In order to avoid treating just the “tip of the iceberg”, the only logical approach must surely be surgical removal or excision of disease. Disease overlying the ureter dictates that the ureter be dissected free and retracted from the surgical site.  Disease overlying or involving the bowel dictates that this organ be mobilized, and dissected free from the disease. Herein lies a problem. Certainly in my country, the surgical training of most Gynaecologists has not equipped them for such dissections.

So patients continue to be treated with surface ablation for deep disease, avoiding the danger sites, with resulting treatment haphazard at best. Even worse they are subjected to multiple courses of hormonal therapies that are known to be ineffective, interspersed with multiple laparoscopies to “see how there disease is going”. These are about the only patients who do not need a laparoscopy to diagnose endometriosis.

In desperation, hysterectomy and bilateral oophorectomy is often recommended to relatively young women with advanced endometriosis. This is often performed leaving deep disease remaining. Not surprisingly such women often remain symptomatic.

The requirement for hysterectomy should be determined by the presence of uterine disease. Coexistent adenomyosis, uterine fibroids or extensive serosal involvement with endometriosis may make hysterectomy advisable, but removal of the normal uterus is to be avoided. Similarly, ovarian involvement with endometriosis and its extent should dictate the need for oophorectomy.

I now wish to discuss the surgical principles involved in the conservative excision of deep endometriosis.  This is almost always possible to achieve as a laparoscopic procedure, with the advantages of faster patient recovery, less post-operative adhesion formation, and most importantly improved identification and access to deep disease. The disadvantage of course is the more prolonged operating time. Furthermore there is no doubt that this is complex and difficult surgery, and certainly not without risk of serious operative morbidity.

Let us assume a patient with pelvic sidewall disease, invasive uterosacral disease and a deep rectovaginal nodule with bowel tethered centrally to the posterior cervix. There is no ovarian involvement.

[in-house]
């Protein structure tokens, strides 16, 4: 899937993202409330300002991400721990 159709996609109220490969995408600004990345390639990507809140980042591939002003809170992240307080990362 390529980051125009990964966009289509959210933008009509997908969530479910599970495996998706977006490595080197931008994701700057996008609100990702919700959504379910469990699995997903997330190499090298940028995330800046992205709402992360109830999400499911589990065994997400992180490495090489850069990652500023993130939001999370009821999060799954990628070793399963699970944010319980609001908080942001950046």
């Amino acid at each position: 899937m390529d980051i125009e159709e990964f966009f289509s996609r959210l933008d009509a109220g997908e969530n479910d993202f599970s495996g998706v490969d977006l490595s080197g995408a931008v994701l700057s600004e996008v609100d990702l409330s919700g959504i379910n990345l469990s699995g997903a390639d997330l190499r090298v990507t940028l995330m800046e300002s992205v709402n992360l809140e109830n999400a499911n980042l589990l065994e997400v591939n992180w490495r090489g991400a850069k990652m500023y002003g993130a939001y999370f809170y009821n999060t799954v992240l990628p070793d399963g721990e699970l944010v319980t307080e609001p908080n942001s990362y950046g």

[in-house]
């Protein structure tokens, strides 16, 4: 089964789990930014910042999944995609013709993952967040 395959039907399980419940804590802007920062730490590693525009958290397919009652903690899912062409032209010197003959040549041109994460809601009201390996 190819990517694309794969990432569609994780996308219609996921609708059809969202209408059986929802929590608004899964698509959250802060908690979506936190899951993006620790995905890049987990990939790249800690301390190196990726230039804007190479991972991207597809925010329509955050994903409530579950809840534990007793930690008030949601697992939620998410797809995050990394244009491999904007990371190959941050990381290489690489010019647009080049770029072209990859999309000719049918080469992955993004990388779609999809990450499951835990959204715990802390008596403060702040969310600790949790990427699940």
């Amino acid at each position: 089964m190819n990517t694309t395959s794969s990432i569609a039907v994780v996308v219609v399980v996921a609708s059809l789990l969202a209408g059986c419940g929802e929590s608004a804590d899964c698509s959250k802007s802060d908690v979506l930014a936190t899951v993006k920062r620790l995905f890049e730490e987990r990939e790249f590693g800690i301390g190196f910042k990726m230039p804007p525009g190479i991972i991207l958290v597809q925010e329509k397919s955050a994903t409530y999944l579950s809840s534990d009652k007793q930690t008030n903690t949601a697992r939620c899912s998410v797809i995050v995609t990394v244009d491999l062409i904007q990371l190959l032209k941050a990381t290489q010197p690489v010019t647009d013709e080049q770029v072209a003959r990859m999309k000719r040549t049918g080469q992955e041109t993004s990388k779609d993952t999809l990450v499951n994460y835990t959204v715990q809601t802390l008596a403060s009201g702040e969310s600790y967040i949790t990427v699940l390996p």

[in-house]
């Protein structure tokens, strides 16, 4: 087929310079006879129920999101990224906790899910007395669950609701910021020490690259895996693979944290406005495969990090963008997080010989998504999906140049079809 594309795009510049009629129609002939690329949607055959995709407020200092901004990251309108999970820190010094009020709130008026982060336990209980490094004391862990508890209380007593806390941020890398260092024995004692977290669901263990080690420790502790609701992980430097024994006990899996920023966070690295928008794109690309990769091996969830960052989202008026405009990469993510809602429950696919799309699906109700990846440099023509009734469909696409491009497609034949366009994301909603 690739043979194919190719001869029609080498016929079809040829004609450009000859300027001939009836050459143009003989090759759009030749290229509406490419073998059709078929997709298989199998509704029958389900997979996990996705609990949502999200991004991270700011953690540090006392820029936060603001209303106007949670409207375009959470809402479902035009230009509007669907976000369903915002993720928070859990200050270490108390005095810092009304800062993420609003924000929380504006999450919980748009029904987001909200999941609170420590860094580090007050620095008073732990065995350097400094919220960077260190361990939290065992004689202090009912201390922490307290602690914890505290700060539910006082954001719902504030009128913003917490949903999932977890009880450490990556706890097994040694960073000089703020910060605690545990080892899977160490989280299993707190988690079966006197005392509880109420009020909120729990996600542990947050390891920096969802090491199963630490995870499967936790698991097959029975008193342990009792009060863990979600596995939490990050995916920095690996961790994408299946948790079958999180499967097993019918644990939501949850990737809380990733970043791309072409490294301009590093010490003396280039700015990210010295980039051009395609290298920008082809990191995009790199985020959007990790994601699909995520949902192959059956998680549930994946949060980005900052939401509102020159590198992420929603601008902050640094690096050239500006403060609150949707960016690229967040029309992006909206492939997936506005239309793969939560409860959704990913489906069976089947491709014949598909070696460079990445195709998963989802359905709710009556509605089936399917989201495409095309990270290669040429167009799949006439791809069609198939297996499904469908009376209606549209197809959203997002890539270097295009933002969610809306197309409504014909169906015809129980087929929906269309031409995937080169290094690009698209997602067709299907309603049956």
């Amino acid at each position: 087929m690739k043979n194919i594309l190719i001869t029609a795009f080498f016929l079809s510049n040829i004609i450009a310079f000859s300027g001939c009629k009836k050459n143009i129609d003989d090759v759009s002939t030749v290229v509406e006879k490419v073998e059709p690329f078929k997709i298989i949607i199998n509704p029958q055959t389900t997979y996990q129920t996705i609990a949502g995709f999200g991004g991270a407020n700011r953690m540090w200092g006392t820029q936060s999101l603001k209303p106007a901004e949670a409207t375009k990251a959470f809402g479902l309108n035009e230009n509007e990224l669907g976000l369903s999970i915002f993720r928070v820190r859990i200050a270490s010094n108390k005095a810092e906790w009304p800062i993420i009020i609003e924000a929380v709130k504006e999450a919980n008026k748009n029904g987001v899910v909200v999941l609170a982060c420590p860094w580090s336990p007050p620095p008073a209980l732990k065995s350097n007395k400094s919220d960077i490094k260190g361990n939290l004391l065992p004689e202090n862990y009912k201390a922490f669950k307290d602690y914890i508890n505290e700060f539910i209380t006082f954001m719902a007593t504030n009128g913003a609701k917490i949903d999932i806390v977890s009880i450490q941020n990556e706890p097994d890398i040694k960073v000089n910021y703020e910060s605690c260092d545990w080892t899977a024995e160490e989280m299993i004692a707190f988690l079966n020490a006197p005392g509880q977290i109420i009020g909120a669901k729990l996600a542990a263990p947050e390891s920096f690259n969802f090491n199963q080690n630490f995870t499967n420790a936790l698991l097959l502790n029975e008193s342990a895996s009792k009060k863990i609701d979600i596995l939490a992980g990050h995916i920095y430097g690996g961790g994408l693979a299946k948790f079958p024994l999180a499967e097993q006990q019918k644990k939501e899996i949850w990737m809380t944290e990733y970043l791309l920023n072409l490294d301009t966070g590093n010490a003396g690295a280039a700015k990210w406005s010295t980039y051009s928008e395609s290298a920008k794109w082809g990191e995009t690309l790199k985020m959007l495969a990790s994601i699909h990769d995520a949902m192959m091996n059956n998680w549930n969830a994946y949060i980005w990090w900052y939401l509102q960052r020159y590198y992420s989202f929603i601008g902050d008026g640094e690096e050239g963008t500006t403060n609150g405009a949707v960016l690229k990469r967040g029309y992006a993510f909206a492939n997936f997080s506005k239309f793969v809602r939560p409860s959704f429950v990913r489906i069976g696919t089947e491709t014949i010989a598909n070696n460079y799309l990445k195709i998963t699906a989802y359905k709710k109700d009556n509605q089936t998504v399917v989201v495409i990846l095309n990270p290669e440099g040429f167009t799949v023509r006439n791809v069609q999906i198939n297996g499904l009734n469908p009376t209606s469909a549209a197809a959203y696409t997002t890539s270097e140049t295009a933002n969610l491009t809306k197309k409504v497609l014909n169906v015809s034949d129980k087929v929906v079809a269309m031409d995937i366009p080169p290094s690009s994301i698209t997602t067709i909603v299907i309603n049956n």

The patient has been thoroughly bowel-prepped preoperatively, insufflation to 12mm Hg has been established and an intra-umbilical 5mm endoscope has been introduced. Three further 5mm ports have been placed, one in each iliac fossa, and one suprapubically in the mid-line.

I have two laparoscopic grasping forceps (one toothed), a pair of laparoscopic scissors through which unipolar current can be delivered, a suction irrigation probe with an irrigation pressure generator connected via wide bore tubing and a bipolar coagulating forceps. We also have available, if required, a 5mm clip applicator and laparoscopic needle holders.

The first principle is to commence dissection in an area of normality. The second principle is to use constant tissue traction during dissection and the third is to use a combination of high power density cut (unmodulated) current and sharp scissor dissection. For this reason I prefer to deliver electrosurgical current through the laparoscopic scissors.

The electrosurgical generator is set at 100W pure unmodulated current and coagulation effect can be achieved by varying power density by altering the amount of electrode in contact with the tissue. The bipolar output is set to 35W, and similarly delivers unmodulated current automatically.

The ureter is identified through the peritoneum high on the pelvic sidewall and the peritoneum opened linearly above it. The ureter can then be swept off the peritoneum in an area where it is healthy and non-adherent. The peritoneum is then retracted medially while dissection around all areas of disease occurs with about a 0.5cm margin. Particular care need be taken where overlying peritoneum is adherent to the ureter, but it is virtually always possible to shave the ureter free from overlying disease.

The peritoneum is always found to be thicker and more fibrotic than expected, reinforcing my belief that excision of disease is the only logical approach. As one proceeds towards the side of the uterus, vascular injury becomes of increasing concern. The uterine artery will usually become apparent in its tortuous course over the top of the ureter, and the uterine veins lateral to the insertion of the utero-sacral ligaments become particularly prone to injury. The ureter at this point lies more laterally and is less susceptible to injury.